Investigations also revealed that Ivory Safaris, also trading as Ivory Lodge, which is situated in the Sikumi Forest zone of the Hwange National Park employed a Zimbabwean professional hunter guide to help its foreign clients in conducting illegal hunts in and around the Sikumi Forest area. The owners are British nationals.

"In 2003, this company employed Bagman Chauke, P.H.Licence No: 6092 B as a professional guide or camp manager who was supposed to take photographic clients on safari drives from the lodge. He allowed foreign hunters to stay and hunt illegally out of this lodge under his guidance."

In mid-2003, poaching investigators in the Gwayi Valley area witnessed an increase in the number of safari companies using forged hunting permits and inflating the number of animals allocated in legal quotas. One such company was Dream Merchant Safaris, which the 2003 hunting report describes as follows:

"This company was using Zengela's Safaris(Chamankanu Farm) operator’s license (number 0008) without the farm owner’s permission. On their pre-hunts, they have put the name Ugere/bo (Pvt) Ltd. National Parks signed a blank pre-hunt form for their activities and on another quota application the company Dream Merchant Safaris, Box 56 Dete, was used, but gave no client information and it does not state what farm the hunt was to take place on. They also has a pre-hunt form for a hippo."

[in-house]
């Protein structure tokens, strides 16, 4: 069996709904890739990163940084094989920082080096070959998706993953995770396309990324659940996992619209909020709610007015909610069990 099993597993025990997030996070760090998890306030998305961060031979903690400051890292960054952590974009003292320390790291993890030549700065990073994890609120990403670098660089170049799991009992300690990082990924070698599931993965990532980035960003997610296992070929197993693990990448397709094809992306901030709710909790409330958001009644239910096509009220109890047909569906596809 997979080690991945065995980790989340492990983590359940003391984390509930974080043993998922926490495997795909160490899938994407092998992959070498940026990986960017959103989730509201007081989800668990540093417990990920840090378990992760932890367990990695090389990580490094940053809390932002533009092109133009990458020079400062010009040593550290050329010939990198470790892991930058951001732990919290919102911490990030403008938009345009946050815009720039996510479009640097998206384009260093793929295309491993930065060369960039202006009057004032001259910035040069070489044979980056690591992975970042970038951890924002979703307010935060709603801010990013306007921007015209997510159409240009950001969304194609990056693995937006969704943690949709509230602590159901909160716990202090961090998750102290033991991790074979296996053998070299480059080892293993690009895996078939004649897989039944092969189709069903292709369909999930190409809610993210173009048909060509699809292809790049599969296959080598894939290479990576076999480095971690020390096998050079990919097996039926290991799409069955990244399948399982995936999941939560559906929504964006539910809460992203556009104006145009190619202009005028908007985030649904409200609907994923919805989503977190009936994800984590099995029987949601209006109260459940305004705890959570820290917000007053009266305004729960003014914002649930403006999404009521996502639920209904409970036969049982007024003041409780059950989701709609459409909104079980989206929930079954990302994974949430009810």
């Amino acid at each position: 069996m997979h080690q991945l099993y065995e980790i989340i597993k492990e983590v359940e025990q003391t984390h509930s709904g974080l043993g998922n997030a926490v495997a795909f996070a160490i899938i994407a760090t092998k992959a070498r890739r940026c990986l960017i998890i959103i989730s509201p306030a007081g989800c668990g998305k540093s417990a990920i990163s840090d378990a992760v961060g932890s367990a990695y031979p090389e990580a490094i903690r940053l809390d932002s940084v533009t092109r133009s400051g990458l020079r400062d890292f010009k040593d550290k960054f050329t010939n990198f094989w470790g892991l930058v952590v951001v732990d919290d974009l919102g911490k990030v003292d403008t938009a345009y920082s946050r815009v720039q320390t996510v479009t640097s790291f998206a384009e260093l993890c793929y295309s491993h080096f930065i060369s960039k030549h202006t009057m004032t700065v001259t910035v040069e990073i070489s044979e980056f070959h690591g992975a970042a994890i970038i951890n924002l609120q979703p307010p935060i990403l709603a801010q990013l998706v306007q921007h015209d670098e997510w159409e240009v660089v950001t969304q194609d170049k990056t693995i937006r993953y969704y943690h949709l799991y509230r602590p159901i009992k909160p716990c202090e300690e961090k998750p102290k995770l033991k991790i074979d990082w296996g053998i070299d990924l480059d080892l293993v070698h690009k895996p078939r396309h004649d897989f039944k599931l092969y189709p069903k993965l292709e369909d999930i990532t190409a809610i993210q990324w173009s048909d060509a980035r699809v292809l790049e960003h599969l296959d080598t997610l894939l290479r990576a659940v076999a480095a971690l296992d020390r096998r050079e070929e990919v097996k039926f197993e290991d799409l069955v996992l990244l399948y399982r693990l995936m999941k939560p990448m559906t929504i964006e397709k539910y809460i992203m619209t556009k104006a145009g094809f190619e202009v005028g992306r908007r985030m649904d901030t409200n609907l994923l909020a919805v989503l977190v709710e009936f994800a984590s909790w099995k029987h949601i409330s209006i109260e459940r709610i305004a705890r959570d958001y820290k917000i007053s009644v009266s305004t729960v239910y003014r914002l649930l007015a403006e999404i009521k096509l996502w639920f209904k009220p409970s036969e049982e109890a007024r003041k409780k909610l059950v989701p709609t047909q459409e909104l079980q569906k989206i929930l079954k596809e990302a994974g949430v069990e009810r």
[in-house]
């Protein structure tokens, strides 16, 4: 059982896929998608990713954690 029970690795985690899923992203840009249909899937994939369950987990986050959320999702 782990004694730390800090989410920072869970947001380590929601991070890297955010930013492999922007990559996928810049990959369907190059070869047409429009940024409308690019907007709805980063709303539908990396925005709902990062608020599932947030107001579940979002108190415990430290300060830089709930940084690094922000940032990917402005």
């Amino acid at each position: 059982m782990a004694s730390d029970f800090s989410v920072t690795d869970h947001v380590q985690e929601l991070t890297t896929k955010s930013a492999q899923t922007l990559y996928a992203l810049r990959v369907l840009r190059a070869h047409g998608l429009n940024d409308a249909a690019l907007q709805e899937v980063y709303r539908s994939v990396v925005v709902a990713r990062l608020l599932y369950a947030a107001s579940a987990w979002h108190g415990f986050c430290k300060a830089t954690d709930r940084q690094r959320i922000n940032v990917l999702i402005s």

Daily News failed to establish the identity of one Evans Mukanza, who was overhead by poaching investigators telling foreign hunters that he can supply live buffaloes and elephants from Sinamatela Camp, which is deep inside he Hwange National Park.

Poaching detectives also observed the illegal hunting activities of former and serving national parks staffers Mark Rusell, who was by then the senior ranger at Sinamatela Camp, former parks employees Headman Sibanda, Bagman Chauke and ex-parks pilot Albert Paradzai. The surveillance log also observes that Rusell was on several occassions seen driving a National Parks vehicle loaded with fuel drums from his base in Sinamatela into Goodluck Farm where poaching was at its height. It also observes that he spent most of August 2003 entertaining South African hunters and helping them conduct illegal hunts.